Tag Archives | accident prevention

Burns Awareness – past & present

17 October is National Burns Awareness Day, organised by the British Burn Association, a charity set up in 1968 to educate and encourage research into all aspects of burn injury, its treatment and prevention. Some railway staff could have used the Association over 50 years previously, however, as they experienced burns as a part of […]

Continue Reading 0

Steam vs horse power

What place did the horse have in the steam railway? Perhaps surprisingly, a big one. Horses were essential for shunting wagons in yards and for moving goods to and from railheads. This was particularly the case in the pre-internal combustion engine era – though they lasted long after the introduction of the motor vehicle too, […]

Continue Reading 0

Portsmouth-London, in accidents

Each case in our database is interesting (and often sad) in its own right. But one of the powerful things the database allows us to do is to make connections – whatever our interest, we can search the data and make the links that interest us. So, it might be by a particular family name, […]

Continue Reading 0

Explore your Archive week – a case from the archive: road safety on the railway

As well as this being ‘Explore your Archive’ week, it’s also Road Safety Week, run by the charity Brake. Road accidents remain a major source of casualties in the UK, and a part of this relates to occupational road risks. Although we might not expect it, road accidents are a source of concern for the […]

Continue Reading 0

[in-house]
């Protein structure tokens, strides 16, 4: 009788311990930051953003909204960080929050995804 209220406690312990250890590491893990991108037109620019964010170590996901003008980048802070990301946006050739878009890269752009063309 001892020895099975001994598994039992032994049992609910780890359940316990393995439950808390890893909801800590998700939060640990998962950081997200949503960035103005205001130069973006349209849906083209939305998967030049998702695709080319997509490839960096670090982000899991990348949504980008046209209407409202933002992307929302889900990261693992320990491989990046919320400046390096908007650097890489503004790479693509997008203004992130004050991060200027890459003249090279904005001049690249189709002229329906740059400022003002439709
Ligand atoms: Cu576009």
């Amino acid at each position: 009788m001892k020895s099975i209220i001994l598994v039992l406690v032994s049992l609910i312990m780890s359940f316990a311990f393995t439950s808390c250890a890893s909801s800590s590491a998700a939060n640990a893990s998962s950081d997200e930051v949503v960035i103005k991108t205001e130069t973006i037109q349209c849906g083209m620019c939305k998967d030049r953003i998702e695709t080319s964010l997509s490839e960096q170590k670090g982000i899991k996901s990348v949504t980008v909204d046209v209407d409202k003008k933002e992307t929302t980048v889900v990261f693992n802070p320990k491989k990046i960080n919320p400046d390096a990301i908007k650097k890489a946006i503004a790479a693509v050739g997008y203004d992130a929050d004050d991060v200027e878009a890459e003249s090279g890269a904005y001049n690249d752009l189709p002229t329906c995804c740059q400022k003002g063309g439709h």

Explore your Archive week – a case from the archive: pinched feet

As part of Explore your Archive week we’re going to be bringing you a couple of cases taken from the Railway Work, Life & Death project spreadsheet of railway worker accidents between 1911 and 1915. The spreadsheet was compiled by volunteers at the National Railway Museum, one of the project partners, drawn from reports produced […]

Continue Reading 0

Speeding up death

Around the turn of the twentieth century, the main railway trades unions started complaining about ‘speeding up’: the intensity of work being increased, whether by more work being demanded in the same time or by the requirement operate bigger and more powerful machinery (particularly the locomotives). The unions concerned were the (brilliantly and entirely Victorian-named) […]

Continue Reading 0

An unrepentant casualty maker

Although the vast majority of people documented by the ‘Railway Work, Life & Death’ project as being injured or killed were employees of the various companies operating the railways, not all were. Some were contractors, doing specific jobs for the companies – the subject of a future post. And some were ‘persons on business’, who […]

Continue Reading 0

Powered by WordPress. Designed by WooThemes